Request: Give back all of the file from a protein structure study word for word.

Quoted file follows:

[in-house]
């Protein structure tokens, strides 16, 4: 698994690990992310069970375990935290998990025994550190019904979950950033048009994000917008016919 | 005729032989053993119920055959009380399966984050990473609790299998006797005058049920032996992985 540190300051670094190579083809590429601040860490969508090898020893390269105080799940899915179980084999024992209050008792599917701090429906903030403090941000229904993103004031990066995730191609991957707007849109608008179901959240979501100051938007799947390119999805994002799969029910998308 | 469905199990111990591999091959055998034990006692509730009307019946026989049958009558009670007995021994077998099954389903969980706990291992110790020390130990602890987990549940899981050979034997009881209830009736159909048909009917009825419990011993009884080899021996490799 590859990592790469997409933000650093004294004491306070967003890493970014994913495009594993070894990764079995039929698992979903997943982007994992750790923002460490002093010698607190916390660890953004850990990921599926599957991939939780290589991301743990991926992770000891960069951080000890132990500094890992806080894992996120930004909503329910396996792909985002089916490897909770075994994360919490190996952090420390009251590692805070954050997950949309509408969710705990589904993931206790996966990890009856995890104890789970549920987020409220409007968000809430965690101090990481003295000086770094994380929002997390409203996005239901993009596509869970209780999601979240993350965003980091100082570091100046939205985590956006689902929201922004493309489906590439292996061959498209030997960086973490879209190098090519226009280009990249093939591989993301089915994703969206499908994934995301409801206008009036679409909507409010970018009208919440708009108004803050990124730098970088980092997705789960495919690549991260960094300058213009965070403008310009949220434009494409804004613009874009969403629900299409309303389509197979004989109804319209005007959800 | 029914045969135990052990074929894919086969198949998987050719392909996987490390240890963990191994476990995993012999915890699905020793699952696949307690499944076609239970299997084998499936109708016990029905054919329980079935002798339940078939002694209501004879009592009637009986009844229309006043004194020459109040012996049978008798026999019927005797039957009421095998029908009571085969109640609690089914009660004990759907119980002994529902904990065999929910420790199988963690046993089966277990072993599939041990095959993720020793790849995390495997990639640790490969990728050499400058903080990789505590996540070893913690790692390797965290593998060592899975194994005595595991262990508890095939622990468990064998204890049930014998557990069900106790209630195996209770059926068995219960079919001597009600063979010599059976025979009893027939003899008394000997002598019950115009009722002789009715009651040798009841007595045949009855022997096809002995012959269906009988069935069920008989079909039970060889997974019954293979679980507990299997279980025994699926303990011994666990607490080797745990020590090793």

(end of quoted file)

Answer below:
[in-house]
């Protein structure tokens, strides 16, 4: 698994690990992310069970375990935290998990025994550190019904979950950033048009994000917008016919 | 005729032989053993119920055959009380399966984050990473609790299998006797005058049920032996992985 540190300051670094190579083809590429601040860490969508090898020893390269105080799940899915179980084999024992209050008792599917701090429906903030403090941000229904993103004031990066995730191609991957707007849109608008179901959240979501100051938007799947390119999805994002799969029910998308 | 469905199990111990591999091959055998034990006692509730009307019946026989049958009558009670007995021994077998099954389903969980706990291992110790020390130990602890987990549940899981050979034997009881209830009736159909048909009917009825419990011993009884080899021996490799 590859990592790469997409933000650093004294004491306070967003890493970014994913495009594993070894990764079995039929698992979903997943982007994992750790923002460490002093010698607190916390660890953004850990990921599926599957991939939780290589991301743990991926992770000891960069951080000890132990500094890992806080894992996120930004909503329910396996792909985002089916490897909770075994994360919490190996952090420390009251590692805070954050997950949309509408969710705990589904993931206790996966990890009856995890104890789970549920987020409220409007968000809430965690101090990481003295000086770094994380929002997390409203996005239901993009596509869970209780999601979240993350965003980091100082570091100046939205985590956006689902929201922004493309489906590439292996061959498209030997960086973490879209190098090519226009280009990249093939591989993301089915994703969206499908994934995301409801206008009036679409909507409010970018009208919440708009108004803050990124730098970088980092997705789960495919690549991260960094300058213009965070403008310009949220434009494409804004613009874009969403629900299409309303389509197979004989109804319209005007959800 | 029914045969135990052990074929894919086969198949998987050719392909996987490390240890963990191994476990995993012999915890699905020793699952696949307690499944076609239970299997084998499936109708016990029905054919329980079935002798339940078939002694209501004879009592009637009986009844229309006043004194020459109040012996049978008798026999019927005797039957009421095998029908009571085969109640609690089914009660004990759907119980002994529902904990065999929910420790199988963690046993089966277990072993599939041990095959993720020793790849995390495997990639640790490969990728050499400058903080990789505590996540070893913690790692390797965290593998060592899975194994005595595991262990508890095939622990468990064998204890049930014998557990069900106790209630195996209770059926068995219960079919001597009600063979010599059976025979009893027939003899008394000997002598019950115009009722002789009715009651040798009841007595045949009855022997096809002995012959269906009988069935069920008989079909039970060889997974019954293979679980507990299997279980025994699926303990011994666990607490080797745990020590090793």